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Management Side
KapStone Workers Reject Offer
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Longview, Washington, USA 23 July 2015 -- (From The Longview Daily News) -- KapStone union workers rejected the company's latest contract offer, union officials announced Wednesday night.

About 68 percent of the voting members rejected the offer. Two previous offers were rejected by 99 percent.

The first contract offer was rejected by 99 percent, and the union said the second contract was also overwhelmingly rejected but never released a specific percentage.

About 652 of the union's roughly 800 members cast ballots.

It was not clear whether the action will cause a walkout, but union officials cautioned before the count that rejection of the offer would not automatically trigger a strike.

"We'll see what the vote count is and we'll have discussion on going from there," AWPPW Vice President Greg Pallesen said before the results were known Wednesday.

Voting took place Monday through Wednesday.

Leaders of the Association of Western Pulp and Paper Workers Local 153 declined to offer details about whether the latest contract offer differs significantly from the previous offers.

Other union sources say the new offer includes a $2,2000 signing bonus upon ratification, plus other changes to seniority rules, 401 (k) plans and wage increases. However, the Kaiser Permanente health insurance plan would still be a high deductible one, instead of the existing Kaiser plan mill workers want to maintain.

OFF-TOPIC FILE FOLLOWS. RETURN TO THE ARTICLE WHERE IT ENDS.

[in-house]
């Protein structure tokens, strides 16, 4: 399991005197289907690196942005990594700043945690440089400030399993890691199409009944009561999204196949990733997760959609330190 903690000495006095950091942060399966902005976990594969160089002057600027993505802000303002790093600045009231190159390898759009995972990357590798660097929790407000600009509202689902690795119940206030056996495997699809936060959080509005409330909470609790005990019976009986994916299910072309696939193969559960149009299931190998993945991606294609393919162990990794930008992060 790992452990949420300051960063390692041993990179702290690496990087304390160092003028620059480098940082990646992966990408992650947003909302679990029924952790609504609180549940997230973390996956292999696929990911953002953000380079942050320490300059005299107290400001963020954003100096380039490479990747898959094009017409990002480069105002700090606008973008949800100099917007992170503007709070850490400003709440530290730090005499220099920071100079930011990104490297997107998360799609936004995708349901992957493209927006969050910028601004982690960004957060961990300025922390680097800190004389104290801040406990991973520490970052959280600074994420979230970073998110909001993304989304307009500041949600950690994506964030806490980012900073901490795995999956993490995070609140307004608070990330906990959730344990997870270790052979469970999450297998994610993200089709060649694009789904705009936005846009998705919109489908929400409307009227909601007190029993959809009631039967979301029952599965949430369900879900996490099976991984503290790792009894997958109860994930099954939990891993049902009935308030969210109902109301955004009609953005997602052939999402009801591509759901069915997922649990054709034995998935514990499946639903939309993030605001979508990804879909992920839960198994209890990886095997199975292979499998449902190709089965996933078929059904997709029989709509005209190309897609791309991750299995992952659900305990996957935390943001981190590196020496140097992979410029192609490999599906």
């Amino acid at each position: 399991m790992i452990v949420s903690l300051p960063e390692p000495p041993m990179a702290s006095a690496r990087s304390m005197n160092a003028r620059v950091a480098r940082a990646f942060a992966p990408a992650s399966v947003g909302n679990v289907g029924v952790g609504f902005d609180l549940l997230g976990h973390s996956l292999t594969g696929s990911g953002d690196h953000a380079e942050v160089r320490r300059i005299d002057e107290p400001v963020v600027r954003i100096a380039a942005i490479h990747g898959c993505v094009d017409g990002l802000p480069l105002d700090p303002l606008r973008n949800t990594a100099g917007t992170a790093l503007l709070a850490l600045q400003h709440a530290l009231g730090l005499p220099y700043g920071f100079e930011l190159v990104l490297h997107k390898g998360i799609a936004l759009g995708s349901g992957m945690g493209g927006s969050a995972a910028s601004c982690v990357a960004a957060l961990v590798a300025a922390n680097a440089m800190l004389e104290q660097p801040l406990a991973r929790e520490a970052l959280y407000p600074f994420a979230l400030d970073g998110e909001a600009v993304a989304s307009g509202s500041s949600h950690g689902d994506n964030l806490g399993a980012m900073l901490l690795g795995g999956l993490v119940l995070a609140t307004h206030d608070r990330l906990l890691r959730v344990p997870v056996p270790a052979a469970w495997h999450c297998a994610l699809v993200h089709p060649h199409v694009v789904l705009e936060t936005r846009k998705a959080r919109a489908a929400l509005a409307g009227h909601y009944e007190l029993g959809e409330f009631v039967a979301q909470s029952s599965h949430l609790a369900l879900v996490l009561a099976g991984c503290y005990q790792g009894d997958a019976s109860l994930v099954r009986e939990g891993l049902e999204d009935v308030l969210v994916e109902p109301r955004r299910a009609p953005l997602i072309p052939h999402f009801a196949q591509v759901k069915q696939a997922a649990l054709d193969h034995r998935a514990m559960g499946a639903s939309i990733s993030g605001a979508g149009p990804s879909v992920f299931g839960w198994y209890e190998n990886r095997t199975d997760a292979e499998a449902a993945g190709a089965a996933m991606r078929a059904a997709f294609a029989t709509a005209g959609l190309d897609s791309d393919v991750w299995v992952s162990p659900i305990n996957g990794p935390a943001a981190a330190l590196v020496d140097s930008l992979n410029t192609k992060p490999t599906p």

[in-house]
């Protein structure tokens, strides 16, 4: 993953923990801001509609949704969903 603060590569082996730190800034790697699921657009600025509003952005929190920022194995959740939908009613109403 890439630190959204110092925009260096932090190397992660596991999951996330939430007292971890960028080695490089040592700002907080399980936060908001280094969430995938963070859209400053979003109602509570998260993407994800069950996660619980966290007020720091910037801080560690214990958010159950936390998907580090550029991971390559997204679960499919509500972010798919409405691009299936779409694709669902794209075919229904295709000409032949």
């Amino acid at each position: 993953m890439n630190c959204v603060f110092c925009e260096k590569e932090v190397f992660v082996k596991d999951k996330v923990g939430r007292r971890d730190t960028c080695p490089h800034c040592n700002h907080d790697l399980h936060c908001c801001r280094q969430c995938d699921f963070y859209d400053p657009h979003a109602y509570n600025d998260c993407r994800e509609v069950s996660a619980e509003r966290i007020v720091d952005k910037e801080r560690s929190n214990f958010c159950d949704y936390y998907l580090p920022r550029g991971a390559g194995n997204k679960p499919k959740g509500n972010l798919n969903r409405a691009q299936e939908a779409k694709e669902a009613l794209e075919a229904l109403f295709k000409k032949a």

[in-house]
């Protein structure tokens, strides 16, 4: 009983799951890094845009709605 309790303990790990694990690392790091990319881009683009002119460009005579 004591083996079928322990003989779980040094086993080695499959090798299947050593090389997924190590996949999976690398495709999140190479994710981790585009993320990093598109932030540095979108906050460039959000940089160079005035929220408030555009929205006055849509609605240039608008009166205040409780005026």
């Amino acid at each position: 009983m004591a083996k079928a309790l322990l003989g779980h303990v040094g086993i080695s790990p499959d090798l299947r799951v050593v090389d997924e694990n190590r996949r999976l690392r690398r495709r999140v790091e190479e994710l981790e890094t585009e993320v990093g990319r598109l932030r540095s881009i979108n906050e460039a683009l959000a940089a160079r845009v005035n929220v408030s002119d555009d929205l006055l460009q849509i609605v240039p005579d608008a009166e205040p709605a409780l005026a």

On Monday, a group of 21 people from at least seven local unions gathered for a 6 a.m. rally in support of Local 153, organized by the Cowlitz-Wahkiakum Central Labor Council. Blue and white signs with the union's logo and the slogan "We Support Local 153" have popped up at some local businesses.

Local 153 and KapStone have been negotiating since last year. Mill workers rejected previous company offers that they argued would have increased health insurance costs, changed seniority rules and set limits on box plant workers' ability to transfer to often higher-paying mill positions.

The company had sought to remove Kaiser Permanente health care coverage, pointing out that the insurance plan would force it to pay a 40 percent "Cadillac tax" under the Affordable Care Act. Previous proposals outlined by the company had included a scaled-down, high-deductible Kaiser Permanente plan as a compromise.

Local 153 has not gone on strike since 1978. The company has said it intends to keep the plant running if the union walks out.

 

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